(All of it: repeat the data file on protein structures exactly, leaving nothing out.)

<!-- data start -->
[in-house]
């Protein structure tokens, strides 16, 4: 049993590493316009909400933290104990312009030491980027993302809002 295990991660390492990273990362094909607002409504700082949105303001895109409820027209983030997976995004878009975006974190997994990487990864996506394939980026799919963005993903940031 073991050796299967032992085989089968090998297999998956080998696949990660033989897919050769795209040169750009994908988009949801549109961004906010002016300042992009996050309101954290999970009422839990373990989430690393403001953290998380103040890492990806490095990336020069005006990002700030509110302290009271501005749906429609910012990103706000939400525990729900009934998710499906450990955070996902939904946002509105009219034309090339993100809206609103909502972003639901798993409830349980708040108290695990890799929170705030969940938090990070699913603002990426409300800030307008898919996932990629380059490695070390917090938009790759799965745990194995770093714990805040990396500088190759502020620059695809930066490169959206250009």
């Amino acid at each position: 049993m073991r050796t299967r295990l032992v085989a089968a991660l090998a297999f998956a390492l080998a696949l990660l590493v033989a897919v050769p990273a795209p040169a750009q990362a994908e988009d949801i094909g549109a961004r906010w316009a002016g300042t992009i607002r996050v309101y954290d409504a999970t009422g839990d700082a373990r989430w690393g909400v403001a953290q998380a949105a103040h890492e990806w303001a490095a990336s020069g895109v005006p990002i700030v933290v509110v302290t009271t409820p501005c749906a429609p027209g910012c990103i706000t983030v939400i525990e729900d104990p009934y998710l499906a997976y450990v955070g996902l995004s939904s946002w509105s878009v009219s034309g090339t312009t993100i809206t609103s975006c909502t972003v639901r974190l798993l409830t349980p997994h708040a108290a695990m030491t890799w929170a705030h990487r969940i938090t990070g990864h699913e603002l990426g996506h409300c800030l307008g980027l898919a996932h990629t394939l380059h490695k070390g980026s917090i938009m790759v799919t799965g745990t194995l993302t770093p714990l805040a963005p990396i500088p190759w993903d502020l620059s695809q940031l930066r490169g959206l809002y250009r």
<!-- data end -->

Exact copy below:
[in-house]
């Protein structure tokens, strides 16, 4: 049993590493316009909400933290104990312009030491980027993302809002 295990991660390492990273990362094909607002409504700082949105303001895109409820027209983030997976995004878009975006974190997994990487990864996506394939980026799919963005993903940031 073991050796299967032992085989089968090998297999998956080998696949990660033989897919050769795209040169750009994908988009949801549109961004906010002016300042992009996050309101954290999970009422839990373990989430690393403001953290998380103040890492990806490095990336020069005006990002700030509110302290009271501005749906429609910012990103706000939400525990729900009934998710499906450990955070996902939904946002509105009219034309090339993100809206609103909502972003639901798993409830349980708040108290695990890799929170705030969940938090990070699913603002990426409300800030307008898919996932990629380059490695070390917090938009790759799965745990194995770093714990805040990396500088190759502020620059695809930066490169959206250009």
């Amino acid at each position: 049993m073991r050796t299967r295990l032992v085989a089968a991660l090998a297999f998956a390492l080998a696949l990660l590493v033989a897919v050769p990273a795209p040169a750009q990362a994908e988009d949801i094909g549109a961004r906010w316009a002016g300042t992009i607002r996050v309101y954290d409504a999970t009422g839990d700082a373990r989430w690393g909400v403001a953290q998380a949105a103040h890492e990806w303001a490095a990336s020069g895109v005006p990002i700030v933290v509110v302290t009271t409820p501005c749906a429609p027209g910012c990103i706000t983030v939400i525990e729900d104990p009934y998710l499906a997976y450990v955070g996902l995004s939904s946002w509105s878009v009219s034309g090339t312009t993100i809206t609103s975006c909502t972003v639901r974190l798993l409830t349980p997994h708040a108290a695990m030491t890799w929170a705030h990487r969940i938090t990070g990864h699913e603002l990426g996506h409300c800030l307008g980027l898919a996932h990629t394939l380059h490695k070390g980026s917090i938009m790759v799919t799965g745990t194995l993302t770093p714990l805040a963005p990396i500088p190759w993903d502020l620059s695809q940031l930066r490169g959206l809002y250009r």